Richard III By William Shakespeare Act II

Comfort, dear mother: God is much displeas'd
That you take with unthankfulness His doing:
In common worldly things 'tis called ungrateful,
With dull unwillingness to repay a debt
Which with a bounteous hand was kindly lent;
Much more to be thus opposite with heaven,
For it requires the royal debt it lent you.

Madam, bethink you, like a careful mother,
Of the young prince your son: send straight for him;
Let him be crown'd; in him your comfort lives.
Drown desperate sorrow in dead Edward's grave,
And plant your joys in living Edward's throne.


Sister, have comfort: all of us have cause
To wail the dimming of our shining star;
But none can help our harms by wailing them. —
Madam, my mother, I do cry you mercy;
I did not see your grace: — humbly on my knee
I crave your blessing.

God bless thee; and put meekness in thy breast,
Love, charity, obedience, and true duty!

Amen! [Aside.]
And make me die a good old man! —
That is the butt end of a mother's blessing;
I marvel that her grace did leave it out.

You cloudy princes and heart-sorrowing peers,
That bear this heavy mutual load of moan,
Now cheer each other in each other's love:
Though we have spent our harvest of this king,
We are to reap the harvest of his son.
The broken rancour of your high-swoln hearts,
But lately splinter'd, knit, and join'd together,
Must gently be preserv'd, cherish'd, and kept;
Me seemeth good that, with some little train,
Forthwith from Ludlow the young prince be fetched
Hither to London, to be crown'd our king.

Why with some little train, my Lord of Buckingham?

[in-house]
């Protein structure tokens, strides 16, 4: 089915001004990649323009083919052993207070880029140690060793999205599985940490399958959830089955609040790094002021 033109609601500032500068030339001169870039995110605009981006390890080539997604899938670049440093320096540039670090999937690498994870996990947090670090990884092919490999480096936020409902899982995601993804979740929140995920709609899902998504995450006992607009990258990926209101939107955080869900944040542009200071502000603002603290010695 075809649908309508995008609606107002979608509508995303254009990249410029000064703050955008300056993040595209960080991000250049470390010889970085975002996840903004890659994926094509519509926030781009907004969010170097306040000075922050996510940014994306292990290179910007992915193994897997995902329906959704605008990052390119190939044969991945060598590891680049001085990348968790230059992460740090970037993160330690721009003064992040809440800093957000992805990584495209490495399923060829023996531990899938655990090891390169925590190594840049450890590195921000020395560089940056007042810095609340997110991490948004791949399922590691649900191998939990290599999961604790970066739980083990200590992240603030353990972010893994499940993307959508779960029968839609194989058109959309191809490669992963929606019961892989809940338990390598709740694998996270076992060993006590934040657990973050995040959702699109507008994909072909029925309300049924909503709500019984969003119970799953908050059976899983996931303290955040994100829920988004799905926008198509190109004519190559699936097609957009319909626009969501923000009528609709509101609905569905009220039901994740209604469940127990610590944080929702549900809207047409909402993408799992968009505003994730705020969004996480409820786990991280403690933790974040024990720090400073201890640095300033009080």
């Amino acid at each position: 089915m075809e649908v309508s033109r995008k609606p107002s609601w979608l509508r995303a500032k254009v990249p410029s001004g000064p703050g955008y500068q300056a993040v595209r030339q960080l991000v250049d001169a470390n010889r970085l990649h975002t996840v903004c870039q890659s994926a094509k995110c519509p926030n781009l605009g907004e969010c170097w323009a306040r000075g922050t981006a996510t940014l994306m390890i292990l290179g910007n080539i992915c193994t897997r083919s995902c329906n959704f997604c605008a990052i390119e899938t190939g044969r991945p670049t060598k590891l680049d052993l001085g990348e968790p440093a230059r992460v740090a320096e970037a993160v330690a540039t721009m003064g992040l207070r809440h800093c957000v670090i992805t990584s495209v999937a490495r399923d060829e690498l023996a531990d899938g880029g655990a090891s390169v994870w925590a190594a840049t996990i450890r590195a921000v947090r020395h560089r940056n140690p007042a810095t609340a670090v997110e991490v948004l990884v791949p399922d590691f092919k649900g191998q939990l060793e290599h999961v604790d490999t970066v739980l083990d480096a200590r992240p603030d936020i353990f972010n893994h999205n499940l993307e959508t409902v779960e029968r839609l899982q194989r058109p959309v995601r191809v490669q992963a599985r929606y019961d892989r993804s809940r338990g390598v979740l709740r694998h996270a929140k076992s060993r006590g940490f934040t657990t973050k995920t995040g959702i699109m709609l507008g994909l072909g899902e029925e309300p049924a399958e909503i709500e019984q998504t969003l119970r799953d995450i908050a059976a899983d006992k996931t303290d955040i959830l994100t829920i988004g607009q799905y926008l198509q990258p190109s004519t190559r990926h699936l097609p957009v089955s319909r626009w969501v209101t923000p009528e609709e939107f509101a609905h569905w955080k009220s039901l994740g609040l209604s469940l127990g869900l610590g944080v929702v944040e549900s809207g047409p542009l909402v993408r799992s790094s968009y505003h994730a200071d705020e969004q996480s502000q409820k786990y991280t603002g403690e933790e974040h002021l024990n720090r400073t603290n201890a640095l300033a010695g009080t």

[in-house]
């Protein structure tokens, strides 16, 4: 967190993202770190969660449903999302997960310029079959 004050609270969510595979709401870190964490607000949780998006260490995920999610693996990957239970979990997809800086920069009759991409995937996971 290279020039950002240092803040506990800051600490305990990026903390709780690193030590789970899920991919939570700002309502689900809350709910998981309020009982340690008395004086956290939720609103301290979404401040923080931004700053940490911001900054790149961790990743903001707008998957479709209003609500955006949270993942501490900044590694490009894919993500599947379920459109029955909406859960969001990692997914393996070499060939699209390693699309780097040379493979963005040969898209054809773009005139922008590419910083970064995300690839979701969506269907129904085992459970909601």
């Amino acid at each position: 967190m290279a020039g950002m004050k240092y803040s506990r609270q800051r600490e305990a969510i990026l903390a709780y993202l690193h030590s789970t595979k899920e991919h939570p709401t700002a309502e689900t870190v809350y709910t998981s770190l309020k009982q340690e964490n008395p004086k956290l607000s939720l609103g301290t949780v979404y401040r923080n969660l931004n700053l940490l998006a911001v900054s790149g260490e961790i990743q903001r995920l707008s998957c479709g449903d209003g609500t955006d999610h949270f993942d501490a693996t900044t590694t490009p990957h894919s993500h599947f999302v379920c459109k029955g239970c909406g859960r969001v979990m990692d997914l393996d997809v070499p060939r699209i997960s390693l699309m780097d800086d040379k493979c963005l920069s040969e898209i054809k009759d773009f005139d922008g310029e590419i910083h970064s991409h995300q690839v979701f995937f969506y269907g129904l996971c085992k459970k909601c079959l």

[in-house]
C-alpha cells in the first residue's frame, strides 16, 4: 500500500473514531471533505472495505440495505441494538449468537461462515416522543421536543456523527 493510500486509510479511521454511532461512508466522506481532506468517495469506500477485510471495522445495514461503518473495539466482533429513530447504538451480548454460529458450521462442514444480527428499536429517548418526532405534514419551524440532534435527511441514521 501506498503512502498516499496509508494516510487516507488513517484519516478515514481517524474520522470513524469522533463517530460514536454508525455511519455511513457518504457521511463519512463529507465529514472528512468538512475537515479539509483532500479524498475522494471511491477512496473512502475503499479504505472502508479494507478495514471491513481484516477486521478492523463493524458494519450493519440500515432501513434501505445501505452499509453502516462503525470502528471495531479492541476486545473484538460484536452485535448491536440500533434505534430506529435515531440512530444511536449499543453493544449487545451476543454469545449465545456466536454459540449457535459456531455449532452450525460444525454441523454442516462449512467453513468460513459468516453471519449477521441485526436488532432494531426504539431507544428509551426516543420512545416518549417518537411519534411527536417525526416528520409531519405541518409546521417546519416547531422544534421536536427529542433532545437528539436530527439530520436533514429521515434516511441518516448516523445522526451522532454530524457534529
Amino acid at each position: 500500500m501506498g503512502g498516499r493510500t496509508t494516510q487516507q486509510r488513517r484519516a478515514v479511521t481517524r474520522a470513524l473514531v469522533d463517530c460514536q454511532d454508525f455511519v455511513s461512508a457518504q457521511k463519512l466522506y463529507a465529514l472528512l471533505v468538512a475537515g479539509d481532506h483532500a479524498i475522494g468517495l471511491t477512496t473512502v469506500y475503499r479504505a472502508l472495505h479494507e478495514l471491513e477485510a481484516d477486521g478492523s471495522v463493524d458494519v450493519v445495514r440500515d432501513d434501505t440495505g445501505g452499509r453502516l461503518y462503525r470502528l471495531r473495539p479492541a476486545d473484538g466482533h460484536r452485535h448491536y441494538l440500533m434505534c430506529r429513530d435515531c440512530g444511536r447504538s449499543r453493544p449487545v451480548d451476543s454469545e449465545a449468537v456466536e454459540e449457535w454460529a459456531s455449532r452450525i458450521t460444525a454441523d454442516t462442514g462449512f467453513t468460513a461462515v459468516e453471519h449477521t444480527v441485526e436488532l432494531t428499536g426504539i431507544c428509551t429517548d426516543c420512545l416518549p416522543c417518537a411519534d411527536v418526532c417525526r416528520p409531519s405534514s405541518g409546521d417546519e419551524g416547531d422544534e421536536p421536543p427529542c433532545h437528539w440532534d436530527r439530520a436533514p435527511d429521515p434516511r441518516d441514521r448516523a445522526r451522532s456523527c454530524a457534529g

Marry, my lord, lest by a multitude,
The new-heal'd wound of malice should break out;
Which would be so much the more dangerous
By how much the estate is green and yet ungovern'd:
Where every horse bears his commanding rein
And may direct his course as please himself,
As well the fear of harm as harm apparent,
In my opinion, ought to be prevented.

I hope the king made peace with all of us;
And the compact is firm and true in me.

And so in me; and so, I think, in all:
Yet, since it is but green, it should be put
To no apparent likelihood of breach,
Which haply by much company might be urg'd:
Therefore I say with noble Buckingham,
That it is meet so few should fetch the prince.

And so say I.

Then be it so; and go we to determine
Who they shall be that straight shall post to Ludlow.
Madam, — and you, my mother, — will you go
To give your censures in this business?

[Exeunt all but BUCKINGHAM and GLOSTER.]

My lord, whoever journeys to the prince,
For God'd sake, let not us two stay at home;
For by the way I'll sort occasion,
As index to the story we late talk'd of,
To part the queen's proud kindred from the Prince.

My other self, my counsel's consistory,
My oracle, my prophet! — my dear cousin,
I, as a child, will go by thy direction.
Toward Ludlow then, for we'll not stay behind.


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At the beginning of the play, who appears to be dominating King Edward IV?